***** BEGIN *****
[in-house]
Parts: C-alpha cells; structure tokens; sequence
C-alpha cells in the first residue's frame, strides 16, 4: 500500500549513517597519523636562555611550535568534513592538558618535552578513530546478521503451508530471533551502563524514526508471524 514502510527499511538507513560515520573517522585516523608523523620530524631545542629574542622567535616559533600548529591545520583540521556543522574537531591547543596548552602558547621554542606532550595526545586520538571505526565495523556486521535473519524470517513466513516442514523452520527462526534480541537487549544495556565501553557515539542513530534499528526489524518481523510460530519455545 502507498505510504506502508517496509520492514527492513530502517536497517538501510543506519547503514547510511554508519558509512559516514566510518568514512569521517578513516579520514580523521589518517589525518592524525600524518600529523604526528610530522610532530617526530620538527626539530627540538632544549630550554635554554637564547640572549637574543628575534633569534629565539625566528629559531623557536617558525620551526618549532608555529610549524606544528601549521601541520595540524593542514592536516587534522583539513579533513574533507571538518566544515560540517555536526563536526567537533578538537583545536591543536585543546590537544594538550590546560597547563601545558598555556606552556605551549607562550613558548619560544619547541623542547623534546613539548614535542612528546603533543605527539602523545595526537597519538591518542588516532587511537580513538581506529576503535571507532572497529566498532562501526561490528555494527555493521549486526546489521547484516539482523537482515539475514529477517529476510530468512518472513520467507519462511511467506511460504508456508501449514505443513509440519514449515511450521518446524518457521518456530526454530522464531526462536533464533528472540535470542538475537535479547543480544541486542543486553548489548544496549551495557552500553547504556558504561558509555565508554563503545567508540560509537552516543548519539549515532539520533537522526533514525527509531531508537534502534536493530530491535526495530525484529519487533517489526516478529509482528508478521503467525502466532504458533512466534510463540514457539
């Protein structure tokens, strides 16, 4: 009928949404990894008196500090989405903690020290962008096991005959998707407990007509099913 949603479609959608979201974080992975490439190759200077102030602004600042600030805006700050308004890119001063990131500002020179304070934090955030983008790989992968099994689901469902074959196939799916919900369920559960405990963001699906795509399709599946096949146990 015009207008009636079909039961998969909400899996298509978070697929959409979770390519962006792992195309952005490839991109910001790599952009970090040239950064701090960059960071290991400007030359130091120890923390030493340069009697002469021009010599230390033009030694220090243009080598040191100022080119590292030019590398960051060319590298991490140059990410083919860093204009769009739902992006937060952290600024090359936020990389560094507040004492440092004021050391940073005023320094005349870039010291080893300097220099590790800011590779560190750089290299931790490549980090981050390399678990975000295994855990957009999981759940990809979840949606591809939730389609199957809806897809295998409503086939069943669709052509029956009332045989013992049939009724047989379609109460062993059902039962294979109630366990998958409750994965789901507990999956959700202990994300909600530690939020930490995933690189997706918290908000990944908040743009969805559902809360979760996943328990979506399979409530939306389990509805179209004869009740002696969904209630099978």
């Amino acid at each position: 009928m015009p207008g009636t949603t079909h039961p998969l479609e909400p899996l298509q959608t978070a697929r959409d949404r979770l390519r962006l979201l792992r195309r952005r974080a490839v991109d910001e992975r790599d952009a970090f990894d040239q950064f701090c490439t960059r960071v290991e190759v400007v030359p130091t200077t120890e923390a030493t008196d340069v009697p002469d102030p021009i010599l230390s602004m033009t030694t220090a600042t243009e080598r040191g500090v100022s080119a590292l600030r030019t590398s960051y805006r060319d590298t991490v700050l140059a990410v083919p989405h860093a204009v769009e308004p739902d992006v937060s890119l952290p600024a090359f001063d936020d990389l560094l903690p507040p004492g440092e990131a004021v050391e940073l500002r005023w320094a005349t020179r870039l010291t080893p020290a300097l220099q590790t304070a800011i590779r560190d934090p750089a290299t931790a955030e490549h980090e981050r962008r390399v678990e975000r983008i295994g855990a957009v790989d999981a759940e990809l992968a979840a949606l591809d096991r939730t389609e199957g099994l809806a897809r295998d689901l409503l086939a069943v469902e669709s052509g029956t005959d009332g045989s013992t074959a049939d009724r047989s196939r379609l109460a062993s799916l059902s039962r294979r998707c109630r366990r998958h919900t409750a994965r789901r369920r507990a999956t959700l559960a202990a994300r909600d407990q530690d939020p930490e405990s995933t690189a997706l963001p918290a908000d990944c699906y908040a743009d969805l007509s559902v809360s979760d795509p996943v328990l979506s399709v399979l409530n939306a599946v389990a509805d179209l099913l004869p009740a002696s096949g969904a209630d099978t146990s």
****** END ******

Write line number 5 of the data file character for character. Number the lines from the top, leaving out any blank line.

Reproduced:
């Amino acid at each position: 009928m015009p207008g009636t949603t079909h039961p998969l479609e909400p899996l298509q959608t978070a697929r959409d949404r979770l390519r962006l979201l792992r195309r952005r974080a490839v991109d910001e992975r790599d952009a970090f990894d040239q950064f701090c490439t960059r960071v290991e190759v400007v030359p130091t200077t120890e923390a030493t008196d340069v009697p002469d102030p021009i010599l230390s602004m033009t030694t220090a600042t243009e080598r040191g500090v100022s080119a590292l600030r030019t590398s960051y805006r060319d590298t991490v700050l140059a990410v083919p989405h860093a204009v769009e308004p739902d992006v937060s890119l952290p600024a090359f001063d936020d990389l560094l903690p507040p004492g440092e990131a004021v050391e940073l500002r005023w320094a005349t020179r870039l010291t080893p020290a300097l220099q590790t304070a800011i590779r560190d934090p750089a290299t931790a955030e490549h980090e981050r962008r390399v678990e975000r983008i295994g855990a957009v790989d999981a759940e990809l992968a979840a949606l591809d096991r939730t389609e199957g099994l809806a897809r295998d689901l409503l086939a069943v469902e669709s052509g029956t005959d009332g045989s013992t074959a049939d009724r047989s196939r379609l109460a062993s799916l059902s039962r294979r998707c109630r366990r998958h919900t409750a994965r789901r369920r507990a999956t959700l559960a202990a994300r909600d407990q530690d939020p930490e405990s995933t690189a997706l963001p918290a908000d990944c699906y908040a743009d969805l007509s559902v809360s979760d795509p996943v328990l979506s399709v399979l409530n939306a599946v389990a509805d179209l099913l004869p009740a002696s096949g969904a209630d099978t146990s």